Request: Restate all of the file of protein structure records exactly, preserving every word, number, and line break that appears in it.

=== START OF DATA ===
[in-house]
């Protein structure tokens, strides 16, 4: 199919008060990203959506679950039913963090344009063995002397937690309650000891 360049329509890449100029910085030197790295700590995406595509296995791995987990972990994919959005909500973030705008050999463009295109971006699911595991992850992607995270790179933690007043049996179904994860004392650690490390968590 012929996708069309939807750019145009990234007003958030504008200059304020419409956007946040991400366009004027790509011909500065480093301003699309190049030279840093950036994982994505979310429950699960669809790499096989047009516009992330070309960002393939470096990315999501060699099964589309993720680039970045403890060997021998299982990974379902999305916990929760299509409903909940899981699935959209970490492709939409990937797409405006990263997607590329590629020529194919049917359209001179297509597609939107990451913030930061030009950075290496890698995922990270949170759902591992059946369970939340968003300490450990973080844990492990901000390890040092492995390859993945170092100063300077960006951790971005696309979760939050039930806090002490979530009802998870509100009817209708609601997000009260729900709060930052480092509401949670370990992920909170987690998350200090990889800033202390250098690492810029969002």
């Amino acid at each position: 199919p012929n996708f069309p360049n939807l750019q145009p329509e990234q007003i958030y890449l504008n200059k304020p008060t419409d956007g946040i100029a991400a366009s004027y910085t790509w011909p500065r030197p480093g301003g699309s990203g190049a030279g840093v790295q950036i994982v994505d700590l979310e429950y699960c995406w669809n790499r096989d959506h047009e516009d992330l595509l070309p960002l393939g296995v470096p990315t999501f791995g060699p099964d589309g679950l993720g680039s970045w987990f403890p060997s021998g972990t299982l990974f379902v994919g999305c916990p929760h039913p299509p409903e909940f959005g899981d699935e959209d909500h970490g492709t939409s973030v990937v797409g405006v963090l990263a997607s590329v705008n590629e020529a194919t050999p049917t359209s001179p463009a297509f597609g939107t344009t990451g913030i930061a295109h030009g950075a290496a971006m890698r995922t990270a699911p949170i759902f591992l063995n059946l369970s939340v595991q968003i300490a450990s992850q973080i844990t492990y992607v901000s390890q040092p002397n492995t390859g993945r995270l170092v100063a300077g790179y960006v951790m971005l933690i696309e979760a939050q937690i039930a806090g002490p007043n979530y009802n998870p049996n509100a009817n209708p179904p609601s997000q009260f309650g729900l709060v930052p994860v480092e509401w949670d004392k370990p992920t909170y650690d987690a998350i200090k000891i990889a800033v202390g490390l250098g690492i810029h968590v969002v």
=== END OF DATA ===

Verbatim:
[in-house]
């Protein structure tokens, strides 16, 4: 199919008060990203959506679950039913963090344009063995002397937690309650000891 360049329509890449100029910085030197790295700590995406595509296995791995987990972990994919959005909500973030705008050999463009295109971006699911595991992850992607995270790179933690007043049996179904994860004392650690490390968590 012929996708069309939807750019145009990234007003958030504008200059304020419409956007946040991400366009004027790509011909500065480093301003699309190049030279840093950036994982994505979310429950699960669809790499096989047009516009992330070309960002393939470096990315999501060699099964589309993720680039970045403890060997021998299982990974379902999305916990929760299509409903909940899981699935959209970490492709939409990937797409405006990263997607590329590629020529194919049917359209001179297509597609939107990451913030930061030009950075290496890698995922990270949170759902591992059946369970939340968003300490450990973080844990492990901000390890040092492995390859993945170092100063300077960006951790971005696309979760939050039930806090002490979530009802998870509100009817209708609601997000009260729900709060930052480092509401949670370990992920909170987690998350200090990889800033202390250098690492810029969002």
């Amino acid at each position: 199919p012929n996708f069309p360049n939807l750019q145009p329509e990234q007003i958030y890449l504008n200059k304020p008060t419409d956007g946040i100029a991400a366009s004027y910085t790509w011909p500065r030197p480093g301003g699309s990203g190049a030279g840093v790295q950036i994982v994505d700590l979310e429950y699960c995406w669809n790499r096989d959506h047009e516009d992330l595509l070309p960002l393939g296995v470096p990315t999501f791995g060699p099964d589309g679950l993720g680039s970045w987990f403890p060997s021998g972990t299982l990974f379902v994919g999305c916990p929760h039913p299509p409903e909940f959005g899981d699935e959209d909500h970490g492709t939409s973030v990937v797409g405006v963090l990263a997607s590329v705008n590629e020529a194919t050999p049917t359209s001179p463009a297509f597609g939107t344009t990451g913030i930061a295109h030009g950075a290496a971006m890698r995922t990270a699911p949170i759902f591992l063995n059946l369970s939340v595991q968003i300490a450990s992850q973080i844990t492990y992607v901000s390890q040092p002397n492995t390859g993945r995270l170092v100063a300077g790179y960006v951790m971005l933690i696309e979760a939050q937690i039930a806090g002490p007043n979530y009802n998870p049996n509100a009817n209708p179904p609601s997000q009260f309650g729900l709060v930052p994860v480092e509401w949670d004392k370990p992920t909170y650690d987690a998350i200090k000891i990889a800033v202390g490390l250098g690492i810029h968590v969002v």